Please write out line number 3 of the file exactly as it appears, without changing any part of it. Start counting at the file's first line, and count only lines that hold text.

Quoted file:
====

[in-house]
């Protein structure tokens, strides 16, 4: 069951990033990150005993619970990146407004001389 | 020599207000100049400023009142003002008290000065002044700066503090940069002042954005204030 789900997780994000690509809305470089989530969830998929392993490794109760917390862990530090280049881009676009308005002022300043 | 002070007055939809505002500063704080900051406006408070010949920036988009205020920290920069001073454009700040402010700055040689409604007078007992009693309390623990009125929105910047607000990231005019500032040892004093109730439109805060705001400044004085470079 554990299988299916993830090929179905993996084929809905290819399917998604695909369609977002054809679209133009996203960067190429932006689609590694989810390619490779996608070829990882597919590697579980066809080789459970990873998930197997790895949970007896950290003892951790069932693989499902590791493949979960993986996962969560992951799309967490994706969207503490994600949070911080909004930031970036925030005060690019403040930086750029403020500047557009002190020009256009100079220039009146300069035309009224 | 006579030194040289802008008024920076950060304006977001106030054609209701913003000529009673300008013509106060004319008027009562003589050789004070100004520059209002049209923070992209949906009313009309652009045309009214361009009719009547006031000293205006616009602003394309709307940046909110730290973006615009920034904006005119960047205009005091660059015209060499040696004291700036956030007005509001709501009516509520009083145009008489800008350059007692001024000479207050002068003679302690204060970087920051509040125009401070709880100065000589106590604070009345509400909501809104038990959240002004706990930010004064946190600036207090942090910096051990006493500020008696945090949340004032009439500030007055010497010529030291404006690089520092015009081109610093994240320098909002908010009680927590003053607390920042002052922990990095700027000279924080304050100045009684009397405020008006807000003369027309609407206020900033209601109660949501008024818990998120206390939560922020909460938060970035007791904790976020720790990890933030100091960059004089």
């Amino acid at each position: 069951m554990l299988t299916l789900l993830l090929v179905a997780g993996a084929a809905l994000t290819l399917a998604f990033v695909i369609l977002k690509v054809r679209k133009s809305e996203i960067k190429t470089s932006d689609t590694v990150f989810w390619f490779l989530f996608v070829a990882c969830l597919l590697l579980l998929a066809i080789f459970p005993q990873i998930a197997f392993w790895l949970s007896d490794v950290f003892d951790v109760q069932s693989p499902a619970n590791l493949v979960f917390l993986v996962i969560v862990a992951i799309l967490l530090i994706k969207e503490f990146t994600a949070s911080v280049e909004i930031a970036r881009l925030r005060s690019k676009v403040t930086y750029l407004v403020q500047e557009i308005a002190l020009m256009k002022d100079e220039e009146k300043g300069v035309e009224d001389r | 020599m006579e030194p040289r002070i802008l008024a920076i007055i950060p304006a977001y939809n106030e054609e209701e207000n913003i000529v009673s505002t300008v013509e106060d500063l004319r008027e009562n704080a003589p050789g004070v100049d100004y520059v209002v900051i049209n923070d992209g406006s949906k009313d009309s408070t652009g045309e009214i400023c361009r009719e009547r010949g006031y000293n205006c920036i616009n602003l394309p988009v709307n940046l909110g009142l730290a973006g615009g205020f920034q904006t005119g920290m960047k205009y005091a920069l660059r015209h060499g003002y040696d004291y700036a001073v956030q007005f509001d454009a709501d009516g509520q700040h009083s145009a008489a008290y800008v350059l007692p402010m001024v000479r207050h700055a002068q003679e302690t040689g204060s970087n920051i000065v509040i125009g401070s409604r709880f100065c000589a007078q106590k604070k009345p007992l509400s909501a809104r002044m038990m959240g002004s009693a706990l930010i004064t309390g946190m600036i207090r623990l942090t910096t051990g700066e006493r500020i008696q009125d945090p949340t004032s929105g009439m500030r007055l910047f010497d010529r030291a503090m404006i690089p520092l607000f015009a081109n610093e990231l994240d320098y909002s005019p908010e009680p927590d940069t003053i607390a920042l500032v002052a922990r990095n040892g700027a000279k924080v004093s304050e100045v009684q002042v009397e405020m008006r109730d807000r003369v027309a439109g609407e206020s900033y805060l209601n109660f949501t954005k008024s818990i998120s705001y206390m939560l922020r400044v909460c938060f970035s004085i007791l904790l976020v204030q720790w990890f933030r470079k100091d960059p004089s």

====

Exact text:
């Amino acid at each position: 069951m554990l299988t299916l789900l993830l090929v179905a997780g993996a084929a809905l994000t290819l399917a998604f990033v695909i369609l977002k690509v054809r679209k133009s809305e996203i960067k190429t470089s932006d689609t590694v990150f989810w390619f490779l989530f996608v070829a990882c969830l597919l590697l579980l998929a066809i080789f459970p005993q990873i998930a197997f392993w790895l949970s007896d490794v950290f003892d951790v109760q069932s693989p499902a619970n590791l493949v979960f917390l993986v996962i969560v862990a992951i799309l967490l530090i994706k969207e503490f990146t994600a949070s911080v280049e909004i930031a970036r881009l925030r005060s690019k676009v403040t930086y750029l407004v403020q500047e557009i308005a002190l020009m256009k002022d100079e220039e009146k300043g300069v035309e009224d001389r | 020599m006579e030194p040289r002070i802008l008024a920076i007055i950060p304006a977001y939809n106030e054609e209701e207000n913003i000529v009673s505002t300008v013509e106060d500063l004319r008027e009562n704080a003589p050789g004070v100049d100004y520059v209002v900051i049209n923070d992209g406006s949906k009313d009309s408070t652009g045309e009214i400023c361009r009719e009547r010949g006031y000293n205006c920036i616009n602003l394309p988009v709307n940046l909110g009142l730290a973006g615009g205020f920034q904006t005119g920290m960047k205009y005091a920069l660059r015209h060499g003002y040696d004291y700036a001073v956030q007005f509001d454009a709501d009516g509520q700040h009083s145009a008489a008290y800008v350059l007692p402010m001024v000479r207050h700055a002068q003679e302690t040689g204060s970087n920051i000065v509040i125009g401070s409604r709880f100065c000589a007078q106590k604070k009345p007992l509400s909501a809104r002044m038990m959240g002004s009693a706990l930010i004064t309390g946190m600036i207090r623990l942090t910096t051990g700066e006493r500020i008696q009125d945090p949340t004032s929105g009439m500030r007055l910047f010497d010529r030291a503090m404006i690089p520092l607000f015009a081109n610093e990231l994240d320098y909002s005019p908010e009680p927590d940069t003053i607390a920042l500032v002052a922990r990095n040892g700027a000279k924080v004093s304050e100045v009684q002042v009397e405020m008006r109730d807000r003369v027309a439109g609407e206020s900033y805060l209601n109660f949501t954005k008024s818990i998120s705001y206390m939560l922020r400044v909460c938060f970035s004085i007791l904790l976020v204030q720790w990890f933030r470079k100091d960059p004089s």